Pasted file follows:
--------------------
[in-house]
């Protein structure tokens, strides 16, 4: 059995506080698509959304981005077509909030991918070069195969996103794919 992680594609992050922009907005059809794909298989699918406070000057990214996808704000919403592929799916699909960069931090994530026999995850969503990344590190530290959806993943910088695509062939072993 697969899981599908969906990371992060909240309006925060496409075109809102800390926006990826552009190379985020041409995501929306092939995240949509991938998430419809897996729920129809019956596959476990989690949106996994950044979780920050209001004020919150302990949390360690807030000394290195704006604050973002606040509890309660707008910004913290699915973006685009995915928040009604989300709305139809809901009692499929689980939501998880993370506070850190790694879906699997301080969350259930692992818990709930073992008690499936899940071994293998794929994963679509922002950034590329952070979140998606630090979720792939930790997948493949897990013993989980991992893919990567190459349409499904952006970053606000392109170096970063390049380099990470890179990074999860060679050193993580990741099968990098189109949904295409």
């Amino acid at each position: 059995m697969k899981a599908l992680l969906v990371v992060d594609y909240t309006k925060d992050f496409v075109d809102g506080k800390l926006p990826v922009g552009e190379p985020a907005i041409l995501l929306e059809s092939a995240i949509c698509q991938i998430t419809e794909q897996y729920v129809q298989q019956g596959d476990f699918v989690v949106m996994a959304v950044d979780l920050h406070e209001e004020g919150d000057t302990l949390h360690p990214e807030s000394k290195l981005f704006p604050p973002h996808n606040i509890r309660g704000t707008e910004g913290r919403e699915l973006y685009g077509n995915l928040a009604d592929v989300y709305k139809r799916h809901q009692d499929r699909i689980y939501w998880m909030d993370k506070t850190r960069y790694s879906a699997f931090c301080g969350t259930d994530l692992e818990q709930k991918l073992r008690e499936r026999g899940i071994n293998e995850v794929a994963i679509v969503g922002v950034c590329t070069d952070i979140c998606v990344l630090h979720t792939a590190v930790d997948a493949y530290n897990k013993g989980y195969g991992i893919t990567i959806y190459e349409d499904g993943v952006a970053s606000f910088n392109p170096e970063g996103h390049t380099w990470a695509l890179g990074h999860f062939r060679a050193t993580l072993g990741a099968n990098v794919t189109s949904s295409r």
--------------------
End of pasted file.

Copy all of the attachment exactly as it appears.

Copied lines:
[in-house]
């Protein structure tokens, strides 16, 4: 059995506080698509959304981005077509909030991918070069195969996103794919 992680594609992050922009907005059809794909298989699918406070000057990214996808704000919403592929799916699909960069931090994530026999995850969503990344590190530290959806993943910088695509062939072993 697969899981599908969906990371992060909240309006925060496409075109809102800390926006990826552009190379985020041409995501929306092939995240949509991938998430419809897996729920129809019956596959476990989690949106996994950044979780920050209001004020919150302990949390360690807030000394290195704006604050973002606040509890309660707008910004913290699915973006685009995915928040009604989300709305139809809901009692499929689980939501998880993370506070850190790694879906699997301080969350259930692992818990709930073992008690499936899940071994293998794929994963679509922002950034590329952070979140998606630090979720792939930790997948493949897990013993989980991992893919990567190459349409499904952006970053606000392109170096970063390049380099990470890179990074999860060679050193993580990741099968990098189109949904295409």
């Amino acid at each position: 059995m697969k899981a599908l992680l969906v990371v992060d594609y909240t309006k925060d992050f496409v075109d809102g506080k800390l926006p990826v922009g552009e190379p985020a907005i041409l995501l929306e059809s092939a995240i949509c698509q991938i998430t419809e794909q897996y729920v129809q298989q019956g596959d476990f699918v989690v949106m996994a959304v950044d979780l920050h406070e209001e004020g919150d000057t302990l949390h360690p990214e807030s000394k290195l981005f704006p604050p973002h996808n606040i509890r309660g704000t707008e910004g913290r919403e699915l973006y685009g077509n995915l928040a009604d592929v989300y709305k139809r799916h809901q009692d499929r699909i689980y939501w998880m909030d993370k506070t850190r960069y790694s879906a699997f931090c301080g969350t259930d994530l692992e818990q709930k991918l073992r008690e499936r026999g899940i071994n293998e995850v794929a994963i679509v969503g922002v950034c590329t070069d952070i979140c998606v990344l630090h979720t792939a590190v930790d997948a493949y530290n897990k013993g989980y195969g991992i893919t990567i959806y190459e349409d499904g993943v952006a970053s606000f910088n392109p170096e970063g996103h390049t380099w990470a695509l890179g990074h999860f062939r060679a050193t993580l072993g990741a099968n990098v794919t189109s949904s295409r």